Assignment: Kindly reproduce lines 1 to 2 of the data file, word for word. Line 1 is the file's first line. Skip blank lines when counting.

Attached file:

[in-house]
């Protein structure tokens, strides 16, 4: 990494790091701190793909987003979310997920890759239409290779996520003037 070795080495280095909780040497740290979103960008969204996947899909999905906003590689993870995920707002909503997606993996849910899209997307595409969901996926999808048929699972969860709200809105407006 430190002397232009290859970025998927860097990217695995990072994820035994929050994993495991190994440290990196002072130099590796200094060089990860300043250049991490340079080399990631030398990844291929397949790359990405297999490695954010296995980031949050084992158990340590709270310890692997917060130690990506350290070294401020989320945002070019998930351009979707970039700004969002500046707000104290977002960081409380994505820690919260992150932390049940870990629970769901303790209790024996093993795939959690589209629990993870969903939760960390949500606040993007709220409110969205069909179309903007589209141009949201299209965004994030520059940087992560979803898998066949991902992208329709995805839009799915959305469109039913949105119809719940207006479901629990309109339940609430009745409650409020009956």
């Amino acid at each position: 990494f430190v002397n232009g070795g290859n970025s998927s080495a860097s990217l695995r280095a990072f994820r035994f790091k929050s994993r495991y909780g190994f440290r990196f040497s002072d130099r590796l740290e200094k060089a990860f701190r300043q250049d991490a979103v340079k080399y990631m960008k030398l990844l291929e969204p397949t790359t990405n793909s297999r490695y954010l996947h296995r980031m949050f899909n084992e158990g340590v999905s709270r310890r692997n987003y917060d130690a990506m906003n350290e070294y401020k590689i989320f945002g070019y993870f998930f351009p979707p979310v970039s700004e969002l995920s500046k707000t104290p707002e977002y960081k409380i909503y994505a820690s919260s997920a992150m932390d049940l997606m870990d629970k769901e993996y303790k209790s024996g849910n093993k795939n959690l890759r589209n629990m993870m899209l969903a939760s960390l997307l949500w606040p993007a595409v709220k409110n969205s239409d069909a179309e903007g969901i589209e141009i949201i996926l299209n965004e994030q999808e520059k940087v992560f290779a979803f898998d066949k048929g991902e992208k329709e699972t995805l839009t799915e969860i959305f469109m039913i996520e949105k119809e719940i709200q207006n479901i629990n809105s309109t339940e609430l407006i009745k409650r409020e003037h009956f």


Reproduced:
[in-house]
């Protein structure tokens, strides 16, 4: 990494790091701190793909987003979310997920890759239409290779996520003037 070795080495280095909780040497740290979103960008969204996947899909999905906003590689993870995920707002909503997606993996849910899209997307595409969901996926999808048929699972969860709200809105407006 430190002397232009290859970025998927860097990217695995990072994820035994929050994993495991190994440290990196002072130099590796200094060089990860300043250049991490340079080399990631030398990844291929397949790359990405297999490695954010296995980031949050084992158990340590709270310890692997917060130690990506350290070294401020989320945002070019998930351009979707970039700004969002500046707000104290977002960081409380994505820690919260992150932390049940870990629970769901303790209790024996093993795939959690589209629990993870969903939760960390949500606040993007709220409110969205069909179309903007589209141009949201299209965004994030520059940087992560979803898998066949991902992208329709995805839009799915959305469109039913949105119809719940207006479901629990309109339940609430009745409650409020009956």